“We’ve moved beyond all that,” he said.

I spent the rest of my shift wandering through Lompoc chanting. It really was kind of pleasantly trance-inducing. I didn’t knock on any more doors and when the day was done I was through with CalPirg. A few days later I got a job at a gas station, just like I had the previous summer after quitting Greenpeace.

A couple years earlier, during my senior year at boarding school, I’d told my mother I’d applied to Macalester College. The catalog made the place sound pretty good, a small liberal arts college full of intellectually adventurous young people expanding their minds in every direction. On some level I wanted to go there, but on another level I didn’t want to go anywhere. I didn’t want to do anything that would make the present turn into the future. I got what had to have been a tepid letter of recommendation from my JV basketball coach, filled out the application, wrote my essay, packed everything into an envelope, then just let it sit there for a few days and then a few weeks, and then I guess at some point long after the deadline for application had passed I threw the thing in the trash. But I told my mom I applied there and to a few other places that I can’t recall (Macalester was my “first choice” while the other places I didn’t apply to were my “fallbacks”). In fact the only place I actually applied to was Boston University. It doesn’t really make sense that I applied to any school, but maybe I’d made an exception for BU because it was a short walk from Fenway Park. This exception almost sabotaged my attempt to make time stand still, as BU accepted me. But soon after getting the acceptance letter I was expelled from the boarding school for smoking pot. That summer I was 17. I got my GED and worked at a gas station. The next summer I was 18. I worked at a gas station. The next summer I was 19.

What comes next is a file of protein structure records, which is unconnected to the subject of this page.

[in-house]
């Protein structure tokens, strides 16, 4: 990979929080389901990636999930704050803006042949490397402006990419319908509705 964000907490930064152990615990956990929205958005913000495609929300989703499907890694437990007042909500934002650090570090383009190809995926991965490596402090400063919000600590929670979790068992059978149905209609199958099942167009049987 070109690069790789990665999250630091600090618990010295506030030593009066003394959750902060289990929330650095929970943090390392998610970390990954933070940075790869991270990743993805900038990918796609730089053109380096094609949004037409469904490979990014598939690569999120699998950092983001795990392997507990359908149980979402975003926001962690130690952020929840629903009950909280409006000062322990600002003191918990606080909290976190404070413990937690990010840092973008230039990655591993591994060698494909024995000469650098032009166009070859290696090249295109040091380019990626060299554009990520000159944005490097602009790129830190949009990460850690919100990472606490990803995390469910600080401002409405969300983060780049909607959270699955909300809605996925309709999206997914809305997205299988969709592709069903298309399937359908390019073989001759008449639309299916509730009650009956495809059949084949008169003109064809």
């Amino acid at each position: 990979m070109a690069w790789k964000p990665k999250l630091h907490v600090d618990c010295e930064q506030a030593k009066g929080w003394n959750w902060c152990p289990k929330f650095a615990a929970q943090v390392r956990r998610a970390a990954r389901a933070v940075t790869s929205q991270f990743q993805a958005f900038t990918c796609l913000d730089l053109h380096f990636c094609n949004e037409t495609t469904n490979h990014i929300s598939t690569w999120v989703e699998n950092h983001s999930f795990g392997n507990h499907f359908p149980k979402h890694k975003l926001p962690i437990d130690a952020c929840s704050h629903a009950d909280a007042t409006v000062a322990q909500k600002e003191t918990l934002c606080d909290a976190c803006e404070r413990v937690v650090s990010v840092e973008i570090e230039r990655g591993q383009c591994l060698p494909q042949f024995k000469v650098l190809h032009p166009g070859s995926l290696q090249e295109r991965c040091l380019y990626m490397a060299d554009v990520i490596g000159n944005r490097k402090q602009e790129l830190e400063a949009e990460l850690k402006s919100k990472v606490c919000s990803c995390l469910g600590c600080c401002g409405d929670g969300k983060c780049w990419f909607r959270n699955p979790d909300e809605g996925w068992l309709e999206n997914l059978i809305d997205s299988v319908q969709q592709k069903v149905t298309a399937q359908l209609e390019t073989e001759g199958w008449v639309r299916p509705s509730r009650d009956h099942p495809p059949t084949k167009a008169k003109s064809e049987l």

I worked at a gas station. I wore a blue Chevron shirt. The Santa Barbara sky was the color of my shirt every single day. I quit with a few weeks left in the summer. No longer employed, I went jogging on a nearby beach barefoot every morning with the dog who’d met me at the beginning of the summer at the bus station, Luna. Every afternoon I hung out at a secluded beach, barefoot, meditating on rocks and reading books with the word Zen in the title. By the end of the summer I resembled the natives:

I was barefoot and tan.

(continued in Dock Ellis)


Steve Braun and Steve Brye

April 24, 2007


Chapter 3

If you Google the word “happy,” you get 484,000 results. At the very top of the first page of results is a listing for “Happy Harry’s,” the name a national drug store chain uses to distinguish—and, judging from the drawing of the kindly, smiling man who appears in the Happy Harry’s logo, to humanize—that most lucrative section of their countless identical franchise branches. The slow-moving line at a chain store pharmacy has never struck me as a happy place, the day leaking away as you wait interminably amid moaning soft rock behind the depressed, the aching, the phlegm-ridden, the venereally diseased, but according to Google it’s the top place for happy in all the cyber-accessible world. Also topping the Google search page for the word happy is a Japanese pop band, a Wikipedia entry for “happiness,” the movie Happy Feet, a couple different incomprehensible tech-related pursuits, the “Happy Tree Friends” (“cute, cuddly animals whose daily adventures always end up going horribly wrong”), something called (“All the news that’s fun to print”), which is running as its top story today a piece about good reviews for a new book about the genocidal Khmer Rouge (good times!), a USA Today article that passes on a psychological study revealing what makes people happy, and two different websites that claim to have the answer to the question of how to be happy.